For those who missed her initial concerts, Diana Ross wore a long lemon yellow gown with white embroidery on its bell-shaped sleeves when she took the stage, singing “Don’t Rain On My Parade,” “Reflections” and “The Nitty Gritty” among other songs. (The shade of yellow was slightly lighter and brighter than the hue of her “Lady Sings The Blues” Billie-meets-Louis outfit; seemingly Diana and/or Bob Mackie thought it was a very good color for her, and the improvised dialog in the nightclub scene found Billy Dee Williams commenting that the color of the dress was effective in bringing out the tones of her skin.) Then, after a quick off-stage change, she reappeared in the “Rhythm Of Life” black and orange costume — again, drawing recognition, whether from the TV airing or from the soundtrack album jacket photos — as she and the male singer/dancers performed that song, after which she sang “Reach Out & Touch.” The Leading Lady Medley was the third part of the show, and she re-emerged for her final numbers, including “Ain’t No Mountain High Enough,” in a long red sequined gown.

    So, while the Funny Girl and On Broadway albums may have been dismissed by some critics then or now, they served Diana Ross quite well back in the day. They seemed to be parts of a coordinated, well thought-through effort to make her transition from lead singer of the Supremes to solo status seamless and natural. It was a daring, dazzling package, one none of her contemporaries would conceptualize or could be capable of pulling off so precisely, perfectly and completely, night after night, and it represented an astonishing progression from the Talk Of The Town-era Supremes’ concerts through the Funny Girl and On Broadway albums to her solo debut, Lady Sings The Blues, Mahogany and her two lush, elaborate, scripted shows, An Evening With Diana Ross (still available on CD) and the Down-the-Staircase Entrance show (still available on DVD, in its Las Vegas iteration). Throughout, there was a feeling of optimism, triumph and celebration! And people of all colors and generations came together for that positive message.

    • Paul says:

      Thank you so much for these insights! There is no doubt that Motown put much thought into launching Diana as a solo star, and it completely paid off. Had Miss Ross been rushed out of the group any earlier (it had apparently been discussed as far back as 1966), there never would have been the kind of anticipation that resulted from calculated moves like these TV specials. I agree that if On Broadway does anything, it further makes the case for Diana Ross as a showbiz entity on her own.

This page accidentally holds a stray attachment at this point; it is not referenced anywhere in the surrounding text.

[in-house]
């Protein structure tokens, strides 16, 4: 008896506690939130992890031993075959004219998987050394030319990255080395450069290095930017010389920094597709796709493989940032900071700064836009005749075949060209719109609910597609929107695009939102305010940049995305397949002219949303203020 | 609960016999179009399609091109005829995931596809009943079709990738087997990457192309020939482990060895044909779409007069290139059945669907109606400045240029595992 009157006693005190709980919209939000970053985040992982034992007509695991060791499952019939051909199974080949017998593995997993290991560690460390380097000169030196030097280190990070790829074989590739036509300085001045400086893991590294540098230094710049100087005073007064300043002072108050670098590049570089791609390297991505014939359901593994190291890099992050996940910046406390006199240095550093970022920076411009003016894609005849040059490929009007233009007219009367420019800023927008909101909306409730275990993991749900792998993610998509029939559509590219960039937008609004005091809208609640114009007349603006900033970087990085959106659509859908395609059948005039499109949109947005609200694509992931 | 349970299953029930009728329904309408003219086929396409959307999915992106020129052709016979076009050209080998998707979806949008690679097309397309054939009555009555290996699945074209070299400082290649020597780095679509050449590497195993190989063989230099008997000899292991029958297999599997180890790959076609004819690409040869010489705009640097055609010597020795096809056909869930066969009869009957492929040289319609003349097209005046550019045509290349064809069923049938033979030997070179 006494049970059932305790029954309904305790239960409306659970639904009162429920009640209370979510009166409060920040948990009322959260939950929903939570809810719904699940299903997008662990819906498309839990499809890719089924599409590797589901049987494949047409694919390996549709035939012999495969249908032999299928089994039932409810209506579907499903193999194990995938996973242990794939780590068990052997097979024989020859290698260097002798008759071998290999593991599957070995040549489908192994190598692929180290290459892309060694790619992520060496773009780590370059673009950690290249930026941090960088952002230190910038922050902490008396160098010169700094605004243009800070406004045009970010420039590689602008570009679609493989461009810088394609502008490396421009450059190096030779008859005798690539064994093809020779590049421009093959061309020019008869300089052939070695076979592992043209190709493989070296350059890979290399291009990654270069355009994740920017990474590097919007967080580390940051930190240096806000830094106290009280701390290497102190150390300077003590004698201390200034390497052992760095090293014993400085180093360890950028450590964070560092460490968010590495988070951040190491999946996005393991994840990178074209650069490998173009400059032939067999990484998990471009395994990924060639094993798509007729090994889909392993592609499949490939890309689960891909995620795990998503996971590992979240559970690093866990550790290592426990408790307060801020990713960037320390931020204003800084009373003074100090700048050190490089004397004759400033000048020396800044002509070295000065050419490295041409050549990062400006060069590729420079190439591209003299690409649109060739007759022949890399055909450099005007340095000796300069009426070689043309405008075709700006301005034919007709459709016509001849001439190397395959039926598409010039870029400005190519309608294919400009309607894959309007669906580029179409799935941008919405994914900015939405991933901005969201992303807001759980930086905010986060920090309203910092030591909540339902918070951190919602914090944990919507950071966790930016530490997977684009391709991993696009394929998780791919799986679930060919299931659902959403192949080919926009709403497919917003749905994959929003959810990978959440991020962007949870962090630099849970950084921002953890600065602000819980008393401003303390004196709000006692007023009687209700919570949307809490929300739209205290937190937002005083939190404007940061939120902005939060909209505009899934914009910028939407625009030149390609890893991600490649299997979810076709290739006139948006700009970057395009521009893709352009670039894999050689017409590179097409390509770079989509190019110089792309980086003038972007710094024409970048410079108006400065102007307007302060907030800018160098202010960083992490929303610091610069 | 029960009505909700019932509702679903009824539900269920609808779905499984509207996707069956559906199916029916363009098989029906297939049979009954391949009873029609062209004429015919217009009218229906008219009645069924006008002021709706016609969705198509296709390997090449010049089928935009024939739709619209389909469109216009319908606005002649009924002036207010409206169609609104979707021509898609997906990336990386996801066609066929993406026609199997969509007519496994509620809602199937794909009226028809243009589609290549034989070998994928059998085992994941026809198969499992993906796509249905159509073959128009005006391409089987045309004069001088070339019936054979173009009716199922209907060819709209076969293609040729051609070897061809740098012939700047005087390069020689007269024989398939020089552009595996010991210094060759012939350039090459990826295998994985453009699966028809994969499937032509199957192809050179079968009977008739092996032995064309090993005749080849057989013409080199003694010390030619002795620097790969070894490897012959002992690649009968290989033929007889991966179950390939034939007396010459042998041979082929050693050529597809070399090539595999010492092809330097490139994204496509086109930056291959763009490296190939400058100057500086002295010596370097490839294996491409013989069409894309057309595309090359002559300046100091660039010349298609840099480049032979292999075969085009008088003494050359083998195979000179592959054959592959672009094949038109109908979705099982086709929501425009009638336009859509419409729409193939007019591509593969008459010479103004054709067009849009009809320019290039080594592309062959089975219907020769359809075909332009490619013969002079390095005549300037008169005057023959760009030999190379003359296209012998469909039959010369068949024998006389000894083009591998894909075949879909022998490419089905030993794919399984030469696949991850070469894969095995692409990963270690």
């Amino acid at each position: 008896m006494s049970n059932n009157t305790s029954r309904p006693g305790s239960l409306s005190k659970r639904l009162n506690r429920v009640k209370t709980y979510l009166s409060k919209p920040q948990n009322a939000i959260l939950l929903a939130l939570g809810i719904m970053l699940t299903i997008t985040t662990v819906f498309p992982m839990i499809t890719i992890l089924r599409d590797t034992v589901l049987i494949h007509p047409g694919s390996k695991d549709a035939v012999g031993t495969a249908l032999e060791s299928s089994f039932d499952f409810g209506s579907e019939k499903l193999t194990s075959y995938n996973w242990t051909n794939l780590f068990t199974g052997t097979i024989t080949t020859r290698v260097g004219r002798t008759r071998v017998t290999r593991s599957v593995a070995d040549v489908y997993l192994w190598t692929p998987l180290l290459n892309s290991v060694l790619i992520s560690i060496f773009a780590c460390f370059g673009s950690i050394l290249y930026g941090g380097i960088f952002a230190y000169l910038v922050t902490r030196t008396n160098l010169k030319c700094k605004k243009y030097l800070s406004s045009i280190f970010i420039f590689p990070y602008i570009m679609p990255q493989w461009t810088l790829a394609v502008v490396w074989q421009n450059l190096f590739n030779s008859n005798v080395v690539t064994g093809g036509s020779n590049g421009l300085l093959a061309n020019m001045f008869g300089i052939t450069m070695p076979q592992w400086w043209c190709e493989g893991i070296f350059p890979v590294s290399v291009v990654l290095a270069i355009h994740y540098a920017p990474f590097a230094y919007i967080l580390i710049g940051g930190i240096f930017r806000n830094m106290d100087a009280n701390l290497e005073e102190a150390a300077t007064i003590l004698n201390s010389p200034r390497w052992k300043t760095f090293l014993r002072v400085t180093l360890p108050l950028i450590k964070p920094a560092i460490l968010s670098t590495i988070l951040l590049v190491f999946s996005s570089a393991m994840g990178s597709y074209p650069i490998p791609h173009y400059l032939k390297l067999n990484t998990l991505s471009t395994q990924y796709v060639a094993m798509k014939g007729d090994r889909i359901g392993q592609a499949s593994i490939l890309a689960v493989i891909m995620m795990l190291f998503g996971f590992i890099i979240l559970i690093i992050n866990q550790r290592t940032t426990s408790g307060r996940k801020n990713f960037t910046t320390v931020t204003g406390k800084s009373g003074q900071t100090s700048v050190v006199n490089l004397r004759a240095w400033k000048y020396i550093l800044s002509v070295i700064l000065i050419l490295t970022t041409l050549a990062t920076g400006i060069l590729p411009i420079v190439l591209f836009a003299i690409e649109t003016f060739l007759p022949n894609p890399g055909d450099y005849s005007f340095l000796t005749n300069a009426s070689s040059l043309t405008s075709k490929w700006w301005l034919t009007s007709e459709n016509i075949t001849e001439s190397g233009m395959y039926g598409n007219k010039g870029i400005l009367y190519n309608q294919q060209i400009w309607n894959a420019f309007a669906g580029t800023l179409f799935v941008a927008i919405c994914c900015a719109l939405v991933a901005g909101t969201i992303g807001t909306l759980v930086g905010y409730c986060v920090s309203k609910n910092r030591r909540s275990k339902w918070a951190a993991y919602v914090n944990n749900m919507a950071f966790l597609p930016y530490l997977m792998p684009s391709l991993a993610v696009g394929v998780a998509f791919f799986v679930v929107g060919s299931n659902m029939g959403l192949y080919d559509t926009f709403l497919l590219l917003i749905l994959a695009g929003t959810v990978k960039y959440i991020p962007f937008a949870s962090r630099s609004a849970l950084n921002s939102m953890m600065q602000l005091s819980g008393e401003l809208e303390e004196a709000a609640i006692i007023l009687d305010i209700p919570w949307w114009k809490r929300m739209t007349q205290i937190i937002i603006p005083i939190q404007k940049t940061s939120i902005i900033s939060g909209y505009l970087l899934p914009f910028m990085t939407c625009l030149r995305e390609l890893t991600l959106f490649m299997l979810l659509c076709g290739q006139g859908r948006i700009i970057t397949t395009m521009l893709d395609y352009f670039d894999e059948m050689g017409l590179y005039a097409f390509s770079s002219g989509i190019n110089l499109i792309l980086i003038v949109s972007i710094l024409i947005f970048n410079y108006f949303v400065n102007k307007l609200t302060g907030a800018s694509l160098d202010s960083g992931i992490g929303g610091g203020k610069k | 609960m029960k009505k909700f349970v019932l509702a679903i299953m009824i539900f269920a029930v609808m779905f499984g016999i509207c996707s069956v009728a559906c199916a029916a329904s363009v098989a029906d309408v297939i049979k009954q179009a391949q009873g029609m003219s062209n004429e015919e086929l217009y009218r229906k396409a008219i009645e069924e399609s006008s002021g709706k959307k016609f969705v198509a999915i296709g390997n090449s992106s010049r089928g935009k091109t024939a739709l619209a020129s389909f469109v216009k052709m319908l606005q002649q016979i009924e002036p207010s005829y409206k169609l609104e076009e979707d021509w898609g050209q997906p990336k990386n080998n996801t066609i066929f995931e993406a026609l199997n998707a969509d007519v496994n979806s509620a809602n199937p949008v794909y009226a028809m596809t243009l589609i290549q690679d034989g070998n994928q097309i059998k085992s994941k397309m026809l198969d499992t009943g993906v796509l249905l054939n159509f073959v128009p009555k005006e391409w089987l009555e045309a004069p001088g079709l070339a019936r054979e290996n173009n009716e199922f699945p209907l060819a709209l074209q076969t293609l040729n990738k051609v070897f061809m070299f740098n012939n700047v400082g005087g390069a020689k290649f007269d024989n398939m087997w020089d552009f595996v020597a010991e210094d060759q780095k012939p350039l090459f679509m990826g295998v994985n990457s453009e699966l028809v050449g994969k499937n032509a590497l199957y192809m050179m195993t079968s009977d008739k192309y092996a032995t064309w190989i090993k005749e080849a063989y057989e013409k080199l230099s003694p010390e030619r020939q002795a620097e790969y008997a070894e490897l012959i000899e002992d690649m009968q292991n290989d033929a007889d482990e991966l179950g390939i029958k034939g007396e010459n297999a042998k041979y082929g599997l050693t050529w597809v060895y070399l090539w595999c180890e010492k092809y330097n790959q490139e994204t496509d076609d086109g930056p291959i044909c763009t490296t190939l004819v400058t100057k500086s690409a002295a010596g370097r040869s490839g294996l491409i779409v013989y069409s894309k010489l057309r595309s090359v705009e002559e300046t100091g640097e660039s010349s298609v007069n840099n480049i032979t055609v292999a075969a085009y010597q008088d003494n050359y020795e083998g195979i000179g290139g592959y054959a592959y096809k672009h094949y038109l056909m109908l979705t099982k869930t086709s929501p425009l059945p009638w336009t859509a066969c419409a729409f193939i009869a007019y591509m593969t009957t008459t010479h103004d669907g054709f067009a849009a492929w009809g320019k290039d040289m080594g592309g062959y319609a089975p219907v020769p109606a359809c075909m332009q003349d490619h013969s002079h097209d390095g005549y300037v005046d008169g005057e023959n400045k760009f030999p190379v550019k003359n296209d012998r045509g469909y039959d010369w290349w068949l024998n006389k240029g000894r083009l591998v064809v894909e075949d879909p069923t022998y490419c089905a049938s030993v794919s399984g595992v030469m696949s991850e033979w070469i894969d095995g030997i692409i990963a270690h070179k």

I hope someday Diana’s first solo act is released in entirety on CD/digital platforms. A performance of “Something On My Mind” from The Grove was released on the reissue of 1970’s Diana Ross — and it would be wonderful to hear the full “Let’s See If Diana Ross Can Do It By Herself Show” if only to gain a better insight into how Motown was positioning Diana as a solo entertainer in the very beginning.

      Thanks again for this great addition to my post!

  6. david hess says:

    I think a book Paul is a good idea, maybe in the shape of an album with picture covers, artwork chart info etc.cant wait. I just want an autographed copy!

  7. david hess says:

    just don’t get them pushing the broadway songs on the public . I would get so frustrated in the 70s when Diana would be on tv and I would tune in to hear her new song and she would sing AINT NOBODYS BUSINESS IF I DO or LADY IS A TRAMP. in the long run I think it cost her points in the top 40 as new singles didn’t get the push they needed, I remember vividly this happened when Diana’s album Baby Its Me album was released and she was on the Tonight Show and I thought sure she was going to sing Gettin Ready For Love but instead would sing one of the previously mentioned songs. this whole thing of making her like Streisand, how about make her Diana Ross and sing the hits. one of the reason I can’t listen to her 1977 live set just filled with rushed medleys even Touch Me in The Morning is rushed thru in about 2 minutes. I think my favorite era was 1976 -1981. just my opinion

  8. Jimi LaLumia says:

    you’re forgetting the late 60’s/ early 70’s nightclub audience that Gordy was courting to obtain those years long contracts with big paydays, starting with The Copa… those crowds wanted to hear ‘standards’, and if there were enough standards in a set, they would tolerate the Motown hits.. believe me, the kids buying the hit 45s were not showing up at The Fountainbleu and Caesar’s Palace, or the Copa or Talk Of The Town in London, to see The Supremes..lol

  9. jamesrainbowboy says:

    Did The Supremes never do a “conventional” concert tour? As in, just tour with their own material in local venues? Or was Gordy never interested in the group connecting with record-buying fans in that way?

  10. Finally we get here! This literally was my favourite Supremes record EVER (along with Rodgers & Hart…and of course Greatest Hits). I wore out my copy of this LP the number of times I played it. The ‘Leading Lady Medley’ was the stand out and by hook or by crook I had to own it as an MP3 file I missed it so much. I know that for many this is indicative of the mainstreaming of Diana Ross & The Supremes but I can’t help that I love the kitschness of the show and considering what variety television looked like back in the day (you’ve only got to look at Laugh-In, Sonny & Cher & Carol Burnett) to see how camp comedy and music hours could be to see how easily this special sits in the genre. And damn if Mackie didn’t work overtime for La Ross! I will always be an unabashed fan of this particular soundtrack!

  11. Jimi LaLumia says:

    The Supremes did conventional tours but the show was the show… and their fans of all ages were happy to see them… they were the ‘trojan horse’ of the civil rights movement, helping people of color get past the ‘gates keepers’ and helped make the world change in a very big way.. if you weren’t around, it’ll be hard to understand the world before and after The Supremes